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Democrats put election interference to the test

Democrats meddle in Republican races and wait to see a risky move play out

John Gibbs, Republican candidate for Congress, at a rally in Michigan Getty Images/Photo by Scott Olson

Democrats put election interference to the test

John Gibbs, a Trump endorsee running for Congress in Michigan’s highly competitive 3rd District, was the target of an attack ad during the August primary that said he was “too conservative for west Michigan.” Rather than trying to assure Gibbs’ defeat, the ad blasted out specifically to conservatives to galvanize them to vote for him.

Gibbs, a political commentator and former missionary, campaigned on claims that the 2020 presidential election was stolen from former President Donald Trump. He defeated incumbent Rep. Peter Meijer, whose family is a well-known philanthropic name in the state. Meijer also was one of 10 House Republicans to vote to impeach Trump. But Meijer wasn’t behind the provocative ad. At the bottom of the television commercial, it said the Democratic Congressional Campaign Committee (DCCC) approved the message. Gibbs narrowly defeated Meijer by roughly 4 percentage points.

Meijer is now concluding his term, and he stopped to chat last week on the steps of the U.S. Capitol before heading inside to vote. “It’s hypocrisy and grandstanding,” he said of the Democrats’ ad buys. “They’re claiming that Republicans are a threat to democracy, while at the same time spending money to elevate those Republicans just to marginally boost their prospects in a couple of races.”

The DCCC ads were part of a larger reverse-psychology strategy to prop up more conservative candidates in the primaries in the hopes they’ll be easier to topple in the general election. According to Open Secrets, Democrats poured more than $44 million into high-profile Republican primary campaigns, mostly in television and digital ads in at least 13 districts, including in key battleground states such as Pennsylvania, Arizona, Michigan, and Colorado. The results of the strategy were mixed, and some mainstream GOP candidates won in spite of the reverse psychology.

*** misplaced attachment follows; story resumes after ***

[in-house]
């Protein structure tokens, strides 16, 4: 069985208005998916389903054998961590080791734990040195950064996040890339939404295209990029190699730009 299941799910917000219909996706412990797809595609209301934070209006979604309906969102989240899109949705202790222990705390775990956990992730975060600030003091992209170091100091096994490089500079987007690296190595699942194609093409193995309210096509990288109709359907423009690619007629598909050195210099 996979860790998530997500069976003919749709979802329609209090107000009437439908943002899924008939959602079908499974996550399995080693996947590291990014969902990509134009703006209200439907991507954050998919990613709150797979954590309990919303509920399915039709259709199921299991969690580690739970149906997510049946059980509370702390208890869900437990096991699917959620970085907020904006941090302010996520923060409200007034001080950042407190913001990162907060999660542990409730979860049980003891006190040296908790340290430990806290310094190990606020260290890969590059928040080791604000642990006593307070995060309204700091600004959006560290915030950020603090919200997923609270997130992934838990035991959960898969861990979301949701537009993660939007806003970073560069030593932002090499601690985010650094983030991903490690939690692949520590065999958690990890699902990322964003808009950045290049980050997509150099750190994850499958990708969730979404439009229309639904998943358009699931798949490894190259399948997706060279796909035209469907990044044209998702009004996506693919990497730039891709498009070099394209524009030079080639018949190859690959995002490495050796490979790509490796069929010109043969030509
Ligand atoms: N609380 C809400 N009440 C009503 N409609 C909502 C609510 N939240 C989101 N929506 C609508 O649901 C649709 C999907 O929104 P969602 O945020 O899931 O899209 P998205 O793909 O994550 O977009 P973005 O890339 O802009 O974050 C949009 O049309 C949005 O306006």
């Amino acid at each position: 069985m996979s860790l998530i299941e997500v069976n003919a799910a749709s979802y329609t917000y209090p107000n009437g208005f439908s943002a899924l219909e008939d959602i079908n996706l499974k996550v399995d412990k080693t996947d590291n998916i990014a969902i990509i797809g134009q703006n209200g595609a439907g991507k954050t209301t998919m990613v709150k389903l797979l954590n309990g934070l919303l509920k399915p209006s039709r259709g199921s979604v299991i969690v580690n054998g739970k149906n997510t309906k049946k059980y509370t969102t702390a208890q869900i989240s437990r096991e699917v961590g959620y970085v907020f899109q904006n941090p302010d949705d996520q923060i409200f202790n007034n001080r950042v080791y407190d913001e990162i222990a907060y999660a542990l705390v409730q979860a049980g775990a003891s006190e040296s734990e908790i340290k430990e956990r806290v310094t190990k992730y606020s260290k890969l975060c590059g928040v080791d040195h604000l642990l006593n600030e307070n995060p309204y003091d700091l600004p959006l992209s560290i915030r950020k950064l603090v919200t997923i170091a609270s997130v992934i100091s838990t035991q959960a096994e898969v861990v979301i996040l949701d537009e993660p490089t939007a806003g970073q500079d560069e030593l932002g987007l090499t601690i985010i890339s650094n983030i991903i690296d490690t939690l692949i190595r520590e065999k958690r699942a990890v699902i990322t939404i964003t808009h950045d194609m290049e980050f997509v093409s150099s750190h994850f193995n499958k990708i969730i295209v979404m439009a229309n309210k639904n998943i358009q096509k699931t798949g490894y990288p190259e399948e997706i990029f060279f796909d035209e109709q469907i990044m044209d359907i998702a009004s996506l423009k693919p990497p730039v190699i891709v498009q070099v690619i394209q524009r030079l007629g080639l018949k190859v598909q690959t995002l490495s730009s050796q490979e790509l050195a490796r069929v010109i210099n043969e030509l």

Pennsylvania Democratic gubernatorial candidate Josh Shapiro spent more than $850,000 on ads, but not for himself. The ads promoted Republican state senator Doug Mastriano, saying things like, “A win for Mastriano is a win for Trump.” Mastriano went on to clinch the Republican nomination. He joked to Lancaster Online, “I’m going to have to send [Shapiro] a thank you card.”

In a recent speech in Philadelphia, President Joe Biden declared that MAGA (Make America Great Again) Republicans are a threat to the country. “Democrats, independents, mainstream Republicans: We must be stronger, more determined, and more committed to saving American democracy than MAGA Republicans are to destroying it.”

This made some Democrats scratch their heads when they saw the party rolling out ads to promote these same far-right candidates. A group of 35 Democratic former lawmakers issued an open letter in August condemning the DCCC and any other party-affiliated entities that engage in the “risky and unethical” practice. In a social media post, Democratic U.S. House candidate Dean Phillips of Minnesota called it a misuse of campaign funds.

Pennsylvania-based Republican political consultant Christopher Nicholas said the practice is not new, but it has only recently become prevalent. In 2012, then–U.S. Senator Claire McCaskill of Missouri paid for a flurry of ads to target Republican voters and call her opponent, Todd Akin, too conservative. She won the general election with 54.7 percent of the vote to his 39.2 percent. Nicholas said the strategy is a high-risk, high-reward game that might become a new trend in campaigns.